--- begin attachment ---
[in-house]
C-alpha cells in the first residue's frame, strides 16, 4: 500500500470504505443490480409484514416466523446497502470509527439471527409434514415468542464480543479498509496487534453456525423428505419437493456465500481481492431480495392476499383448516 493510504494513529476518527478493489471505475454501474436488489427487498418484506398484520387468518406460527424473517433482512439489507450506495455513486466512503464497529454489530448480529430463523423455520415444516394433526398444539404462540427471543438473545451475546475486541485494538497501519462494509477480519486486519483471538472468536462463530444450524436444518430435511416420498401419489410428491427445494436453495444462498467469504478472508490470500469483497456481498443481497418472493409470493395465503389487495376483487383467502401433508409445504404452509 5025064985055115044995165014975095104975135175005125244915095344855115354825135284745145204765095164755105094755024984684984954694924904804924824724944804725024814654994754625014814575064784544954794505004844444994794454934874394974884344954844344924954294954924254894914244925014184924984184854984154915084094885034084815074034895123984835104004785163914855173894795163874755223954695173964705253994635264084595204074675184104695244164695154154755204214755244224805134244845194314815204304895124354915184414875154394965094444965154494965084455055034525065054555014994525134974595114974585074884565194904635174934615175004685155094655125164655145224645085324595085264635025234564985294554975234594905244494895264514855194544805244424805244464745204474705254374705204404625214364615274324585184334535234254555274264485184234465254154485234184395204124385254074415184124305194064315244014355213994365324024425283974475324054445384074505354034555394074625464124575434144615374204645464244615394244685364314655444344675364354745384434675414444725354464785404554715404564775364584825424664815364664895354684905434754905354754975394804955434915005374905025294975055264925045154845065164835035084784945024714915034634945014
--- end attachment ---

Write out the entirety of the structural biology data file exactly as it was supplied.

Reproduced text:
[in-house]
C-alpha cells in the first residue's frame, strides 16, 4: 500500500470504505443490480409484514416466523446497502470509527439471527409434514415468542464480543479498509496487534453456525423428505419437493456465500481481492431480495392476499383448516 493510504494513529476518527478493489471505475454501474436488489427487498418484506398484520387468518406460527424473517433482512439489507450506495455513486466512503464497529454489530448480529430463523423455520415444516394433526398444539404462540427471543438473545451475546475486541485494538497501519462494509477480519486486519483471538472468536462463530444450524436444518430435511416420498401419489410428491427445494436453495444462498467469504478472508490470500469483497456481498443481497418472493409470493395465503389487495376483487383467502401433508409445504404452509 5025064985055115044995165014975095104975135175005125244915095344855115354825135284745145204765095164755105094755024984684984954694924904804924824724944804725024814654994754625014814575064784544954794505004844444994794454934874394974884344954844344924954294954924254894914244925014184924984184854984154915084094885034084815074034895123984835104004785163914855173894795163874755223954695173964705253994635264084595204074675184104695244164695154154755204214755244224805134244845194314815204304895124354915184414875154394965094444965154494965084455055034525065054555014994525134974595114974585074884565194904635174934615175004685155094655125164655145224645085324595085264635025234564985294554975234594905244494895264514855194544805244424805244464745204474705254374705204404625214364615274324585184334535234254555274264485184234465254154485234184395204124385254074415184124305194064315244014355213994365324024425283974475324054445384074505354034555394074625464124575434144615374204645464244615394244685364314655444344675364354745384434675414444725354464785404554715404564775364584825424664815364664895354684905434754905354754975394804955434915005374905025294975055264925045154845065164835035084784945024714915034634945014